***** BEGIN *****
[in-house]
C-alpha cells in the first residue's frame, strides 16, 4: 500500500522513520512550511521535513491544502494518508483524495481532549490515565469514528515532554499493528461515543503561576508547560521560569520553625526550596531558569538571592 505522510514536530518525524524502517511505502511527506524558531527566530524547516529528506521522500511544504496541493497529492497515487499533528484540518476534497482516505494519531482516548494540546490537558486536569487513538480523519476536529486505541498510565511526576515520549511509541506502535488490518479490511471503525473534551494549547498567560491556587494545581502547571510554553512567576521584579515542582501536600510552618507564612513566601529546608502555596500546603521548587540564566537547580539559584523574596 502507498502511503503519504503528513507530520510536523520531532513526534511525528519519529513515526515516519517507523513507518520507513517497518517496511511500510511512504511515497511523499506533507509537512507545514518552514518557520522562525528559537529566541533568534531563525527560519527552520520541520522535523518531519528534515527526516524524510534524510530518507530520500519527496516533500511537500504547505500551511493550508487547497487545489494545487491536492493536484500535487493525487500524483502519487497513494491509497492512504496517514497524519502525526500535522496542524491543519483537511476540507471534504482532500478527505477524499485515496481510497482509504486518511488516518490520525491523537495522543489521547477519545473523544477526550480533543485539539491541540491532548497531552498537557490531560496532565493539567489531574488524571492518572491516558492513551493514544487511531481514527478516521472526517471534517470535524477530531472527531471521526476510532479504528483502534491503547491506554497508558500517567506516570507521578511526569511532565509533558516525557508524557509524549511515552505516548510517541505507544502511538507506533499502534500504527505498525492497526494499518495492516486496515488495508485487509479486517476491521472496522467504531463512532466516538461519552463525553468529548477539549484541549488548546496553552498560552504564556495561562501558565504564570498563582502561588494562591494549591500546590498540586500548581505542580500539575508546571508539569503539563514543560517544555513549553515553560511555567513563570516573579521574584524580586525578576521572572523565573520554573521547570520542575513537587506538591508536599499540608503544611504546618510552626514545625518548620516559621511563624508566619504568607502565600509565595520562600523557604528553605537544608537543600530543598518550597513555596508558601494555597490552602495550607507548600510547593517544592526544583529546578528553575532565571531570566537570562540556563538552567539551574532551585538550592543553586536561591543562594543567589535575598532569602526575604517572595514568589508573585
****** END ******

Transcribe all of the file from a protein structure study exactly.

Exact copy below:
[in-house]
C-alpha cells in the first residue's frame, strides 16, 4: 500500500522513520512550511521535513491544502494518508483524495481532549490515565469514528515532554499493528461515543503561576508547560521560569520553625526550596531558569538571592 505522510514536530518525524524502517511505502511527506524558531527566530524547516529528506521522500511544504496541493497529492497515487499533528484540518476534497482516505494519531482516548494540546490537558486536569487513538480523519476536529486505541498510565511526576515520549511509541506502535488490518479490511471503525473534551494549547498567560491556587494545581502547571510554553512567576521584579515542582501536600510552618507564612513566601529546608502555596500546603521548587540564566537547580539559584523574596 502507498502511503503519504503528513507530520510536523520531532513526534511525528519519529513515526515516519517507523513507518520507513517497518517496511511500510511512504511515497511523499506533507509537512507545514518552514518557520522562525528559537529566541533568534531563525527560519527552520520541520522535523518531519528534515527526516524524510534524510530518507530520500519527496516533500511537500504547505500551511493550508487547497487545489494545487491536492493536484500535487493525487500524483502519487497513494491509497492512504496517514497524519502525526500535522496542524491543519483537511476540507471534504482532500478527505477524499485515496481510497482509504486518511488516518490520525491523537495522543489521547477519545473523544477526550480533543485539539491541540491532548497531552498537557490531560496532565493539567489531574488524571492518572491516558492513551493514544487511531481514527478516521472526517471534517470535524477530531472527531471521526476510532479504528483502534491503547491506554497508558500517567506516570507521578511526569511532565509533558516525557508524557509524549511515552505516548510517541505507544502511538507506533499502534500504527505498525492497526494499518495492516486496515488495508485487509479486517476491521472496522467504531463512532466516538461519552463525553468529548477539549484541549488548546496553552498560552504564556495561562501558565504564570498563582502561588494562591494549591500546590498540586500548581505542580500539575508546571508539569503539563514543560517544555513549553515553560511555567513563570516573579521574584524580586525578576521572572523565573520554573521547570520542575513537587506538591508536599499540608503544611504546618510552626514545625518548620516559621511563624508566619504568607502565600509565595520562600523557604528553605537544608537543600530543598518550597513555596508558601494555597490552602495550607507548600510547593517544592526544583529546578528553575532565571531570566537570562540556563538552567539551574532551585538550592543553586536561591543562594543567589535575598532569602526575604517572595514568589508573585